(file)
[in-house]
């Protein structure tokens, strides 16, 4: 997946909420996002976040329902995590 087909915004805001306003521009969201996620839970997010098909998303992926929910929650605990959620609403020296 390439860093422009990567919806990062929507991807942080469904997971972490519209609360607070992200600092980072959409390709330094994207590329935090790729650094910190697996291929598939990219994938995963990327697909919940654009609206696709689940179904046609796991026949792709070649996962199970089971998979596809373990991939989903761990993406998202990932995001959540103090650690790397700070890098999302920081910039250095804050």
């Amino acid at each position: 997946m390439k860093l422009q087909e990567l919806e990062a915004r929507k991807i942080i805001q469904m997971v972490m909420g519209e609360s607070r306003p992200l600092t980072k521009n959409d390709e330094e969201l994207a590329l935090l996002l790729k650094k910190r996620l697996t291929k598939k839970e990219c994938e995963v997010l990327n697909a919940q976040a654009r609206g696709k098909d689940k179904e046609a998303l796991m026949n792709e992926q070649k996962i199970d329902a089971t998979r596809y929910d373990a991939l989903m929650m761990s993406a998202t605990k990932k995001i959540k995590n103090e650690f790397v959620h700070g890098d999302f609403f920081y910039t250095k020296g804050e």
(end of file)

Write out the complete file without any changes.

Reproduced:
[in-house]
């Protein structure tokens, strides 16, 4: 997946909420996002976040329902995590 087909915004805001306003521009969201996620839970997010098909998303992926929910929650605990959620609403020296 390439860093422009990567919806990062929507991807942080469904997971972490519209609360607070992200600092980072959409390709330094994207590329935090790729650094910190697996291929598939990219994938995963990327697909919940654009609206696709689940179904046609796991026949792709070649996962199970089971998979596809373990991939989903761990993406998202990932995001959540103090650690790397700070890098999302920081910039250095804050």
């Amino acid at each position: 997946m390439k860093l422009q087909e990567l919806e990062a915004r929507k991807i942080i805001q469904m997971v972490m909420g519209e609360s607070r306003p992200l600092t980072k521009n959409d390709e330094e969201l994207a590329l935090l996002l790729k650094k910190r996620l697996t291929k598939k839970e990219c994938e995963v997010l990327n697909a919940q976040a654009r609206g696709k098909d689940k179904e046609a998303l796991m026949n792709e992926q070649k996962i199970d329902a089971t998979r596809y929910d373990a991939l989903m929650m761990s993406a998202t605990k990932k995001i959540k995590n103090e650690f790397v959620h700070g890098d999302f609403f920081y910039t250095k020296g804050e």